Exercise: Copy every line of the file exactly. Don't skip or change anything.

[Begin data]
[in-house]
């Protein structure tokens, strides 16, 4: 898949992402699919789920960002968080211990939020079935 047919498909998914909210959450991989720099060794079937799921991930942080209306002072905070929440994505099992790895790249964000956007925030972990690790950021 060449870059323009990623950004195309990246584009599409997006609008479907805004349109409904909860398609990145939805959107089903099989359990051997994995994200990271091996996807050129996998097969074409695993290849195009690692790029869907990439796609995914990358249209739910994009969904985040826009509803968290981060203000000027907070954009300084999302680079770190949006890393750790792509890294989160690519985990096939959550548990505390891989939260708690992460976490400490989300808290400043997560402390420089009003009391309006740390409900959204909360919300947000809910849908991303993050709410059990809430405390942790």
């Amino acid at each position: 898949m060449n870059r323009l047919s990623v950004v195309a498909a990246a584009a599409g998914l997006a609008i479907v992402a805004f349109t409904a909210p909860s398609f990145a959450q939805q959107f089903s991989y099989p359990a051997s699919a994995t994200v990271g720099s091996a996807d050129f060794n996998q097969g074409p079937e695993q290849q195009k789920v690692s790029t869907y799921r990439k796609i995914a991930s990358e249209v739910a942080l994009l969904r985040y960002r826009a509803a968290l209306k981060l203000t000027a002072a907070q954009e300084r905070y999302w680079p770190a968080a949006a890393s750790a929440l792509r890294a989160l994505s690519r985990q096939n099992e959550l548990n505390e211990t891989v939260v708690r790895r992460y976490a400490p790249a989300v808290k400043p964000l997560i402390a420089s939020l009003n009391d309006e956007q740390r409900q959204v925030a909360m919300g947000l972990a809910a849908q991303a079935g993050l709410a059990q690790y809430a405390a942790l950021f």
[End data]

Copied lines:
[in-house]
């Protein structure tokens, strides 16, 4: 898949992402699919789920960002968080211990939020079935 047919498909998914909210959450991989720099060794079937799921991930942080209306002072905070929440994505099992790895790249964000956007925030972990690790950021 060449870059323009990623950004195309990246584009599409997006609008479907805004349109409904909860398609990145939805959107089903099989359990051997994995994200990271091996996807050129996998097969074409695993290849195009690692790029869907990439796609995914990358249209739910994009969904985040826009509803968290981060203000000027907070954009300084999302680079770190949006890393750790792509890294989160690519985990096939959550548990505390891989939260708690992460976490400490989300808290400043997560402390420089009003009391309006740390409900959204909360919300947000809910849908991303993050709410059990809430405390942790």
């Amino acid at each position: 898949m060449n870059r323009l047919s990623v950004v195309a498909a990246a584009a599409g998914l997006a609008i479907v992402a805004f349109t409904a909210p909860s398609f990145a959450q939805q959107f089903s991989y099989p359990a051997s699919a994995t994200v990271g720099s091996a996807d050129f060794n996998q097969g074409p079937e695993q290849q195009k789920v690692s790029t869907y799921r990439k796609i995914a991930s990358e249209v739910a942080l994009l969904r985040y960002r826009a509803a968290l209306k981060l203000t000027a002072a907070q954009e300084r905070y999302w680079p770190a968080a949006a890393s750790a929440l792509r890294a989160l994505s690519r985990q096939n099992e959550l548990n505390e211990t891989v939260v708690r790895r992460y976490a400490p790249a989300v808290k400043p964000l997560i402390a420089s939020l009003n009391d309006e956007q740390r409900q959204v925030a909360m919300g947000l972990a809910a849908q991303a079935g993050l709410a059990q690790y809430a405390a942790l950021f």